Sunday, February 11, 2007

Faculty Wives

A grad student was commenting recently that she didn't know what to say to her advisor's wife when they met at social functions. The concept of a 'faculty wife' (stay-at-home mom with professor husband) seemed very strange and remote to the student. I sort of know what she means, and I hate it when people think I am a traditional 'faculty wife' just because my husband is a professor, but I thought the student's discomfort was a bit extreme. I had dinner with a colleague and his very traditional 'faculty wife' last week, and we had a great time talking about the things you talk about with people who aren't necessarily scientists: politics, travel, books, etc. I know that the situation is not completely analogous -- it is easier for me as an 'older person' to interact socially with colleagues and their wives than it is for the student to socialize with professorial spouses -- but the point is that 'faculty wives' are not necessarily alien beings with whom one cannot converse.

Perhaps part of the student's discomfort related to the fact that her advisor is a very private person and it was therefore disconcerting to be confronted with part of his private life. Perhaps the student feared that her advisor's spouse would start talking about what she was getting her husband for Valentine's Day, or what kind of socks he likes to wear. In an effort to convince the student that she could relate to her advisor's wife, someone told her that this particular spouse is in fact a brilliant scientist who was not given a faculty position here when her husband was hired, who spent years raising her own salary from grants and contracts, and who finally gave up and now just stays at home with the kids and does volunteer work at schools and so on. This information really shocked the student, and it occurred to me that this might make the student more rather than less uncomfortable around her advisor's wife, knowing that bit of history. But it's the truth, and I think it's best that the student knows it, whether or not it helps her find things to say when standing around the cheese tray at the next department social function.


Mr. B. said...


First - hopefully, in the not too distant future - same sex partners of faculty will attend such functions. As you no doubt know there are some openly gay faculty members even in chemistry departments quite high up the greasy pole. Mr. B. thinks this is a good thing.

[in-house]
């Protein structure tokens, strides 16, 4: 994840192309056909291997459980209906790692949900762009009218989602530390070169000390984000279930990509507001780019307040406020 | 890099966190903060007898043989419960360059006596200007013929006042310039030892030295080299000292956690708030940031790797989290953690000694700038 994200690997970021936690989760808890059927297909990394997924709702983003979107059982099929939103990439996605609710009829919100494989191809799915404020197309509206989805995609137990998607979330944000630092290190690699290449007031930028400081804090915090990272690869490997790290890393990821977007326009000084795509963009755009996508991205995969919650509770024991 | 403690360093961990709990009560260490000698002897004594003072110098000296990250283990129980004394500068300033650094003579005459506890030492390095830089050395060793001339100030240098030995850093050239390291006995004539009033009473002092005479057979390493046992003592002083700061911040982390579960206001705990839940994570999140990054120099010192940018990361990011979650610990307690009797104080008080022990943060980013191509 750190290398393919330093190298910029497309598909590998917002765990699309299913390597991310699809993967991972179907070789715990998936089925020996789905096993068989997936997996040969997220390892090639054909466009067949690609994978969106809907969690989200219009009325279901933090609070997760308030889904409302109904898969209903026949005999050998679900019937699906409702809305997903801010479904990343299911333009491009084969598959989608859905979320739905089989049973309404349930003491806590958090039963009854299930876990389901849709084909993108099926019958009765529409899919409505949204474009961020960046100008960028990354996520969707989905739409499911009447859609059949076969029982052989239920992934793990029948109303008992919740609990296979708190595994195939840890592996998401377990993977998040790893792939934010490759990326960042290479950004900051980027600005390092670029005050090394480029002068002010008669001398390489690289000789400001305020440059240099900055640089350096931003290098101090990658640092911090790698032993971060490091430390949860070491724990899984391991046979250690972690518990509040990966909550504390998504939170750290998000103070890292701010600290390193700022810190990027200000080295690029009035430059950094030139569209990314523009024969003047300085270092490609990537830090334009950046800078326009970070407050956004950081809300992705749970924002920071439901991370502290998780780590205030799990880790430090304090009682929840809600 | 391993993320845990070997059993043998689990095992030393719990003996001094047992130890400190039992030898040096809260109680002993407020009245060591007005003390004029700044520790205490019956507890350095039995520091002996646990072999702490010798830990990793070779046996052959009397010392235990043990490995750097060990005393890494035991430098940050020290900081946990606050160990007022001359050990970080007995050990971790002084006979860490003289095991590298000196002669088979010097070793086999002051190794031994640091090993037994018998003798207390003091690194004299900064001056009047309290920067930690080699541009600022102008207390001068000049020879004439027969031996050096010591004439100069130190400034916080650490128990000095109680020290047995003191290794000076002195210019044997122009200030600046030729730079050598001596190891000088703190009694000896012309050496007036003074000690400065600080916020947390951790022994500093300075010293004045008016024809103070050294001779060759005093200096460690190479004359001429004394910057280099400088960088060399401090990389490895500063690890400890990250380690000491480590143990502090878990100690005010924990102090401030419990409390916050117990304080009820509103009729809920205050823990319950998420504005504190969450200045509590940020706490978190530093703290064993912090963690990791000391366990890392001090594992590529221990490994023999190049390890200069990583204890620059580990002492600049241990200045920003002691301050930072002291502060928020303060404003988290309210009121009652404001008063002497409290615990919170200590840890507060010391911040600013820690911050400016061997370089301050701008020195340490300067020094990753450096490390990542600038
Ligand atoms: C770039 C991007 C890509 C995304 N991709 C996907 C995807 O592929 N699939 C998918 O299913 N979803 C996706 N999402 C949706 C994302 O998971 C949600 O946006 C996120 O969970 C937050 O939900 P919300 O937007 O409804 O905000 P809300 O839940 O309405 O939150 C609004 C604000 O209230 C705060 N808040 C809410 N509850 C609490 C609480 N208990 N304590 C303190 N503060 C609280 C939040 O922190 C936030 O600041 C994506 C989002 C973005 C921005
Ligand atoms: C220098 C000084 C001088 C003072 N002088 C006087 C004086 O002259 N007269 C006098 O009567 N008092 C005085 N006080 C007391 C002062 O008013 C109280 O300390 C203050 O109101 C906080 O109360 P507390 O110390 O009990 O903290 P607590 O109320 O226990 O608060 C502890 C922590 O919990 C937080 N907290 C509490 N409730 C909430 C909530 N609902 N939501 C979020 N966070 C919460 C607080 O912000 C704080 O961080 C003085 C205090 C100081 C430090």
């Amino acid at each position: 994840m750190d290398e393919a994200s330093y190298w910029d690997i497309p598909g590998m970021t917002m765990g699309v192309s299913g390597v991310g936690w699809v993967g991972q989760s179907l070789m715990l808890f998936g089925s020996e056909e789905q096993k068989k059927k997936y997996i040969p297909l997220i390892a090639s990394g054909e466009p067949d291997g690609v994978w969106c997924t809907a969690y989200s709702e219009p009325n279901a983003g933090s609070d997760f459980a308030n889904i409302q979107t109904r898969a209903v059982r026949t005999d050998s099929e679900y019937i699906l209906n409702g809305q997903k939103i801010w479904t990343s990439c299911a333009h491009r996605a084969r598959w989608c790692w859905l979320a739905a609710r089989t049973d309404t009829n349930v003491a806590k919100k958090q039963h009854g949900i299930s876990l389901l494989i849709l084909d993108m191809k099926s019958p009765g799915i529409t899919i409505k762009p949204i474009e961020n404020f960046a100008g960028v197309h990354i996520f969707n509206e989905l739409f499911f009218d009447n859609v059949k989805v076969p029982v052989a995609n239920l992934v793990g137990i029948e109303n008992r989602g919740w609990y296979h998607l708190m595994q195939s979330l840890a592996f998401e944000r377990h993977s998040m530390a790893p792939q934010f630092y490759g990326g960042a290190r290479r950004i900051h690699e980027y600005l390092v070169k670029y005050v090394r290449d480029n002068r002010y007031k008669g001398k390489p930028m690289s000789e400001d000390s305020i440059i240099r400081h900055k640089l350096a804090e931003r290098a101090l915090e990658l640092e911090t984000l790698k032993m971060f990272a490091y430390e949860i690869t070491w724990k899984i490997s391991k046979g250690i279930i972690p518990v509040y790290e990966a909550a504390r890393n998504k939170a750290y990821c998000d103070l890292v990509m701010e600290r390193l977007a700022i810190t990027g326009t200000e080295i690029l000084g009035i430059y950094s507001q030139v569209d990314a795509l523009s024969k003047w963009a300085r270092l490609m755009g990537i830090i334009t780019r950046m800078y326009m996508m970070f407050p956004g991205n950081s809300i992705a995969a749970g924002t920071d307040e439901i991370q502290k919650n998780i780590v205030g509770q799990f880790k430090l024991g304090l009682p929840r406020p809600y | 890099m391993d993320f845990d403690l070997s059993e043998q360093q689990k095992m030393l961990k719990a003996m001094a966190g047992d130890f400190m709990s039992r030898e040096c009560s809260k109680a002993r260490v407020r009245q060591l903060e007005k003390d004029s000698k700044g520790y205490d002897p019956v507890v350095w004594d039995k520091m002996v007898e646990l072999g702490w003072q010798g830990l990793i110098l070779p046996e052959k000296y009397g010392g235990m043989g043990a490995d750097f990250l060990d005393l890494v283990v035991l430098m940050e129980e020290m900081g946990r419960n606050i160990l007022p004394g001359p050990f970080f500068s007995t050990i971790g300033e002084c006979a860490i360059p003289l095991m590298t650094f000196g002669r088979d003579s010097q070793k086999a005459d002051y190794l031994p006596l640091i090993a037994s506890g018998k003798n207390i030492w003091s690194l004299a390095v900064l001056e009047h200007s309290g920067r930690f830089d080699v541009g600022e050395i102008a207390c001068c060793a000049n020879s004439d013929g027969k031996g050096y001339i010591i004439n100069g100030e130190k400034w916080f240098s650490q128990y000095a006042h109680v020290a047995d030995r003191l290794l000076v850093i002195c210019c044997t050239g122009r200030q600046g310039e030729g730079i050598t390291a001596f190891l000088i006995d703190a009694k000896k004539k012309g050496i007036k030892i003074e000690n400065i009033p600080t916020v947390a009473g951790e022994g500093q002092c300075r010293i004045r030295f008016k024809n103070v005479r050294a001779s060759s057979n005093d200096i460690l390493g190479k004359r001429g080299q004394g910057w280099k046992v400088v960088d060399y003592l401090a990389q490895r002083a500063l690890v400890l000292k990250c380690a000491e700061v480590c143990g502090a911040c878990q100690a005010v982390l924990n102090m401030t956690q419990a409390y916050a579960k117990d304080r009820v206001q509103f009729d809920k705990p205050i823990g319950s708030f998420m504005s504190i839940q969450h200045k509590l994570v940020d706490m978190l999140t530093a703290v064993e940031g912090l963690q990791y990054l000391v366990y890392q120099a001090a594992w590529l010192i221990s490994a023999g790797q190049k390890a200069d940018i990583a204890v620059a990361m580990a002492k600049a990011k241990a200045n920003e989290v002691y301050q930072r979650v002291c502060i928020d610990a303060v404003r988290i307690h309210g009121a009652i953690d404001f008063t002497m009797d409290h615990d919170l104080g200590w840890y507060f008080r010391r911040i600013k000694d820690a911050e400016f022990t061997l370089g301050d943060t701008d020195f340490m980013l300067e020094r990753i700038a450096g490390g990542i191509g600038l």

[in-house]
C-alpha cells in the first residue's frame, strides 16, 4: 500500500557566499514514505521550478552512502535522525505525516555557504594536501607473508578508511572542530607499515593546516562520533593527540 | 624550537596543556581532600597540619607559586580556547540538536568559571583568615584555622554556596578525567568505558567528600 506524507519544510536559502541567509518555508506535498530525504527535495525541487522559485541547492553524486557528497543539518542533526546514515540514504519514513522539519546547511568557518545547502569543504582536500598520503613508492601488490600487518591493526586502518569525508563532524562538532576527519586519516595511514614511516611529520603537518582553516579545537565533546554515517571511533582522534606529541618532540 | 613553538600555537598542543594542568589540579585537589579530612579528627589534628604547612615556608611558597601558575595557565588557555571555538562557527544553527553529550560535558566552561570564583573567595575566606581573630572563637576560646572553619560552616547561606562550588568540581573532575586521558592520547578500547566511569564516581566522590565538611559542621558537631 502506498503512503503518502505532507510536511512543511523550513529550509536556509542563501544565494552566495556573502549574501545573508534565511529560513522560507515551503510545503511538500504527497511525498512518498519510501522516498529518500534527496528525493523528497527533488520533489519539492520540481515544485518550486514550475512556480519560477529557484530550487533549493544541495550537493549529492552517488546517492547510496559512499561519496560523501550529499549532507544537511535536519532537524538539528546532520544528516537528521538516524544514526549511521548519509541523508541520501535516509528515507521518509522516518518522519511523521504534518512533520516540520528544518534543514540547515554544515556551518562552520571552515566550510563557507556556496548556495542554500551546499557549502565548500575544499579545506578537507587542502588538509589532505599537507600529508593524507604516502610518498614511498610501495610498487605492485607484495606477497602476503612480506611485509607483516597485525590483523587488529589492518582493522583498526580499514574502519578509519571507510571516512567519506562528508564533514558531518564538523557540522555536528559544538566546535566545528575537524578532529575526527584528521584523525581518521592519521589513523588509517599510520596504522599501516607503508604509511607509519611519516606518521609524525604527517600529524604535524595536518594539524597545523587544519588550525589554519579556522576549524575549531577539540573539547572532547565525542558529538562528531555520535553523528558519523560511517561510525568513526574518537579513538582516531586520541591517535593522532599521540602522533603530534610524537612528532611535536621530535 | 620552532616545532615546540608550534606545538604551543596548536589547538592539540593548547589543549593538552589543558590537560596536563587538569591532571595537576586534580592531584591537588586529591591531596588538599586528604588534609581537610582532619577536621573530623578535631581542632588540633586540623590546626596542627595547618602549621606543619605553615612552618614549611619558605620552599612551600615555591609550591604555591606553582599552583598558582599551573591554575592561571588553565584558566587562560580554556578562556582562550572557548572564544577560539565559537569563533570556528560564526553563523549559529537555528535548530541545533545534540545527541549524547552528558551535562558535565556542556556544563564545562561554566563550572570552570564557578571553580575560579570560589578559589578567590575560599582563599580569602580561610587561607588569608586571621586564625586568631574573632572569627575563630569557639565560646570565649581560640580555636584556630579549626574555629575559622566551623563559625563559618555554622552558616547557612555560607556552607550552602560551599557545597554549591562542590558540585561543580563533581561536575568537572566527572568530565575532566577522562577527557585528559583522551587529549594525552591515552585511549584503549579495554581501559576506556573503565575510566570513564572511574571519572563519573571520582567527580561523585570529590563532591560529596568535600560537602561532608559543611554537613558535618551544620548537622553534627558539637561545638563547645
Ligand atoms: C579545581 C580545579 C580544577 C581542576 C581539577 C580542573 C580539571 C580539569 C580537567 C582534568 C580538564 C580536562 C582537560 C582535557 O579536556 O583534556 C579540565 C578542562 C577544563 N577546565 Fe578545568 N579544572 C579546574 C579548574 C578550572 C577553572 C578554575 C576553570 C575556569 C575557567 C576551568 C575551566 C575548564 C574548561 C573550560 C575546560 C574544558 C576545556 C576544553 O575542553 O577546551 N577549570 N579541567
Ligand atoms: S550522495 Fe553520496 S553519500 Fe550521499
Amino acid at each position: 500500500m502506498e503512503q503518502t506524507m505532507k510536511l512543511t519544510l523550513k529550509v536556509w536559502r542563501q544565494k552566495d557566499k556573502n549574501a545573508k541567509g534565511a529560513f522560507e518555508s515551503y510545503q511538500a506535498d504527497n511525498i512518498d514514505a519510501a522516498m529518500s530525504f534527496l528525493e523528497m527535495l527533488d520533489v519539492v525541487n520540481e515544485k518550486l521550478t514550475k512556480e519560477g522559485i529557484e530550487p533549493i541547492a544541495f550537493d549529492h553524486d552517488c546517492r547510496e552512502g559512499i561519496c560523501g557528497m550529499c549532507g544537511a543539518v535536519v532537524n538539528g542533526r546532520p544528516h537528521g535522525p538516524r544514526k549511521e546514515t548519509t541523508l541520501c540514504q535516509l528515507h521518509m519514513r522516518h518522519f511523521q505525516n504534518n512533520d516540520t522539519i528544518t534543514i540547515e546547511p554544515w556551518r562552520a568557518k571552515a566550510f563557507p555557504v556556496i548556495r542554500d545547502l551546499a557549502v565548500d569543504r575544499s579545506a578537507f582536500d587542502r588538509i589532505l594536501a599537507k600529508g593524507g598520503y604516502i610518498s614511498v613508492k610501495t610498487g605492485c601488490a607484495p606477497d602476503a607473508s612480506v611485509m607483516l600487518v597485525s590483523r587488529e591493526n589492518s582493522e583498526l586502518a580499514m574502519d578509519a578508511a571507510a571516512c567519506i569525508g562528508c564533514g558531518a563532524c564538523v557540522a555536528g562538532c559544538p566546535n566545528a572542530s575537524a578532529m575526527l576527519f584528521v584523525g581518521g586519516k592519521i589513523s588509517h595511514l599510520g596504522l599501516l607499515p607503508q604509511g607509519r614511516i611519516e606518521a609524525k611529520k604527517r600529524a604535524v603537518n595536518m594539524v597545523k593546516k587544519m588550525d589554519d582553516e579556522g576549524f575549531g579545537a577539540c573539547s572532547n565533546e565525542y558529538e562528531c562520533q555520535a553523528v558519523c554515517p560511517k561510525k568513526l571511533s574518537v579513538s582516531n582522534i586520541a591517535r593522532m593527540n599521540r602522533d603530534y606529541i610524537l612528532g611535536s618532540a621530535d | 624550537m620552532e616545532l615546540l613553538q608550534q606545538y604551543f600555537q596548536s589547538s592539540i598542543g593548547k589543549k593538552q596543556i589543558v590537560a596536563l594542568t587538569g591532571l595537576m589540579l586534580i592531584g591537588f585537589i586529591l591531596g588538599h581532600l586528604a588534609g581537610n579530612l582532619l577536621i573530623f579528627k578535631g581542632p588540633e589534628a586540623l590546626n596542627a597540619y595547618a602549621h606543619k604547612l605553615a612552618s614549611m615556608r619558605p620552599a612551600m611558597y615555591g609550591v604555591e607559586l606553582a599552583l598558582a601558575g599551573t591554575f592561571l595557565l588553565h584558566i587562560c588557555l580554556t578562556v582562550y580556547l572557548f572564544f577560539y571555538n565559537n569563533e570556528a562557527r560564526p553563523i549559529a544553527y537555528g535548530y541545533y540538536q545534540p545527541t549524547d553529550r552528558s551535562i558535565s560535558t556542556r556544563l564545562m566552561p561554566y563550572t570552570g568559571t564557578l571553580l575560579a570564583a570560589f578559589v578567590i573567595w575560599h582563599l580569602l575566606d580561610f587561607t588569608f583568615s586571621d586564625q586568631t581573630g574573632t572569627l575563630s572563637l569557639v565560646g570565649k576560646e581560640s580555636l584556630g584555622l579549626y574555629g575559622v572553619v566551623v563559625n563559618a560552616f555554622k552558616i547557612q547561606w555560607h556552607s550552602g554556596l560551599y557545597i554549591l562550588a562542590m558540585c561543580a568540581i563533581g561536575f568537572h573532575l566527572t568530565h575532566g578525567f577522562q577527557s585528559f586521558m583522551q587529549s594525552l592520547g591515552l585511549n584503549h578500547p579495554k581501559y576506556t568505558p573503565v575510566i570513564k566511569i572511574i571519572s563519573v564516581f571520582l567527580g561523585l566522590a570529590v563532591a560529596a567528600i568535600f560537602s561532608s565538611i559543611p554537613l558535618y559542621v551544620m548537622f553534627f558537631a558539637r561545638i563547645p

But your post actually reminded me of the Pauli Exclusion Principle (really). My advisor (RB) at University was at Princeton as a graduate student in the thirties, when Wolfgang Pauli was there. Pauli had a young wife; she liked to dance, particularly with graduate students. RB was dancing with her at the end of a party and it was snowing. She offered to have Wolfgang give him a lift home. When they went to the car, Pauli noted that his wife had forgotten her boots and asked the graduate student to retrieve them. When he did, Pauli asked him to deposit them in the back seat and then sped off leaving RB standing there.

This is an example of the Pauli exclusion principle.

KT said...

When I was a graduate student I was torn many times at gatherings. Talk science with the old men, or talk current affairs etc with their wives. I like to meet new people, so often I would want to meet the wives and get to know them - heck I saw their husbands everyday. But I wanted to be taken seriously, so I should hang with the men....or does it matter. Often this debate was going on in my head during parties.....

Maybe it shouldn't have, but it was.

Anonymous said...

And then there's my husband, who has some science background but is not a scientist. Does he get to talk with the scientists or is he relegated to the "wives"? (I personally would often rather talk about anything BUT sciente in a social gathering, but that's beside the point.)

I join Mr. B. in hoping that the diversity of "science spouses" increases rapidly!

Anonymous said...

Sounds like the student has a bad case of academic snobbery to me. Not being able to socialize with people they don't know because they are not scientists? Please. Leave the lab once in awhile.

Anonymous said...

As a 'faculty wife' in the 1970's and 80's I often found myself the centre of attention by male professors, colleagues of my husband, who it seemed saw me first as an attractive but likely empty headed young woman and then later as the increasingly pathetic and aging woman, bored as a hang about or tag along at faculty parties. With female professors, on the other hand, I was seen as a welcome breath of fresh air who was not competing with them for prestige or placement in the world of academe but who, rather, lived in the more immediately gratifying world of the mother and wife caring for the things that mattered most to everyone: the children, the home, and the private spaces of both faculty member and his spouse. Thank you to those young female assistat professors, for example, whom I met at academic conferences and who welcomed me amongst them just as I silently supported and encouraged them on their chosen paths. At the base of all the competitiveness and fear they seemed to know that we are all just ordinary women, and the loving human beings we were always meant to be. Not professors perhaps, but learning throughout each day of our life, and sometimes ultimately also leaving.